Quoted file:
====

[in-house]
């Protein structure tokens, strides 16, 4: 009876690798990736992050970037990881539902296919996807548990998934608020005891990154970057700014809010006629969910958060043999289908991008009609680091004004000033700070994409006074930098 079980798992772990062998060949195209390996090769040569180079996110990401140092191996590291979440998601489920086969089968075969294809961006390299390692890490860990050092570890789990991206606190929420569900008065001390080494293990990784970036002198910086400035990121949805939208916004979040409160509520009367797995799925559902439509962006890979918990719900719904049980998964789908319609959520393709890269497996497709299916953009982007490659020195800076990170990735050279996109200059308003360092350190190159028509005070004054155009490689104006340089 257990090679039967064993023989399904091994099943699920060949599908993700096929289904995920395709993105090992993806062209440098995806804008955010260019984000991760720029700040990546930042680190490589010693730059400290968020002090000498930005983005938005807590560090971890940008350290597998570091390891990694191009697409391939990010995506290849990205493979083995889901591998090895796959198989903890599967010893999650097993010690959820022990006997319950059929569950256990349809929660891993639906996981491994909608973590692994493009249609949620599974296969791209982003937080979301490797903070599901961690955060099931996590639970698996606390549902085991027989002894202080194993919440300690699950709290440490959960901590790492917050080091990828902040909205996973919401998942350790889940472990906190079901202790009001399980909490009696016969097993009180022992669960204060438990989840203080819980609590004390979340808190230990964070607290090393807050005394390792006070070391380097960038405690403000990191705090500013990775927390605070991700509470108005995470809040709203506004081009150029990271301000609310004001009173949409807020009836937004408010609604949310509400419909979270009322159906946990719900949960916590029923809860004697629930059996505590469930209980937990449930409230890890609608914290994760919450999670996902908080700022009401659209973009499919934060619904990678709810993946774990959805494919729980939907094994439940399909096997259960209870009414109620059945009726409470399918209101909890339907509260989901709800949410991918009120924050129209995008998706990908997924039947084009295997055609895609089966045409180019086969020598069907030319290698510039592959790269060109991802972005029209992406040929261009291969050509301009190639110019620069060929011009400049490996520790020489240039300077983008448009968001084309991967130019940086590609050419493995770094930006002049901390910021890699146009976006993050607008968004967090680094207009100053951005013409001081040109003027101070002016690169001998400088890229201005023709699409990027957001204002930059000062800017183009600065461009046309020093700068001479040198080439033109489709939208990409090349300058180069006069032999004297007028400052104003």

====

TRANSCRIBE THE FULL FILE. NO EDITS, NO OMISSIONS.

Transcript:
[in-house]
């Protein structure tokens, strides 16, 4: 009876690798990736992050970037990881539902296919996807548990998934608020005891990154970057700014809010006629969910958060043999289908991008009609680091004004000033700070994409006074930098 079980798992772990062998060949195209390996090769040569180079996110990401140092191996590291979440998601489920086969089968075969294809961006390299390692890490860990050092570890789990991206606190929420569900008065001390080494293990990784970036002198910086400035990121949805939208916004979040409160509520009367797995799925559902439509962006890979918990719900719904049980998964789908319609959520393709890269497996497709299916953009982007490659020195800076990170990735050279996109200059308003360092350190190159028509005070004054155009490689104006340089 257990090679039967064993023989399904091994099943699920060949599908993700096929289904995920395709993105090992993806062209440098995806804008955010260019984000991760720029700040990546930042680190490589010693730059400290968020002090000498930005983005938005807590560090971890940008350290597998570091390891990694191009697409391939990010995506290849990205493979083995889901591998090895796959198989903890599967010893999650097993010690959820022990006997319950059929569950256990349809929660891993639906996981491994909608973590692994493009249609949620599974296969791209982003937080979301490797903070599901961690955060099931996590639970698996606390549902085991027989002894202080194993919440300690699950709290440490959960901590790492917050080091990828902040909205996973919401998942350790889940472990906190079901202790009001399980909490009696016969097993009180022992669960204060438990989840203080819980609590004390979340808190230990964070607290090393807050005394390792006070070391380097960038405690403000990191705090500013990775927390605070991700509470108005995470809040709203506004081009150029990271301000609310004001009173949409807020009836937004408010609604949310509400419909979270009322159906946990719900949960916590029923809860004697629930059996505590469930209980937990449930409230890890609608914290994760919450999670996902908080700022009401659209973009499919934060619904990678709810993946774990959805494919729980939907094994439940399909096997259960209870009414109620059945009726409470399918209101909890339907509260989901709800949410991918009120924050129209995008998706990908997924039947084009295997055609895609089966045409180019086969020598069907030319290698510039592959790269060109991802972005029209992406040929261009291969050509301009190639110019620069060929011009400049490996520790020489240039300077983008448009968001084309991967130019940086590609050419493995770094930006002049901390910021890699146009976006993050607008968004967090680094207009100053951005013409001081040109003027101070002016690169001998400088890229201005023709699409990027957001204002930059000062800017183009600065461009046309020093700068001479040198080439033109489709939208990409090349300058180069006069032999004297007028400052104003």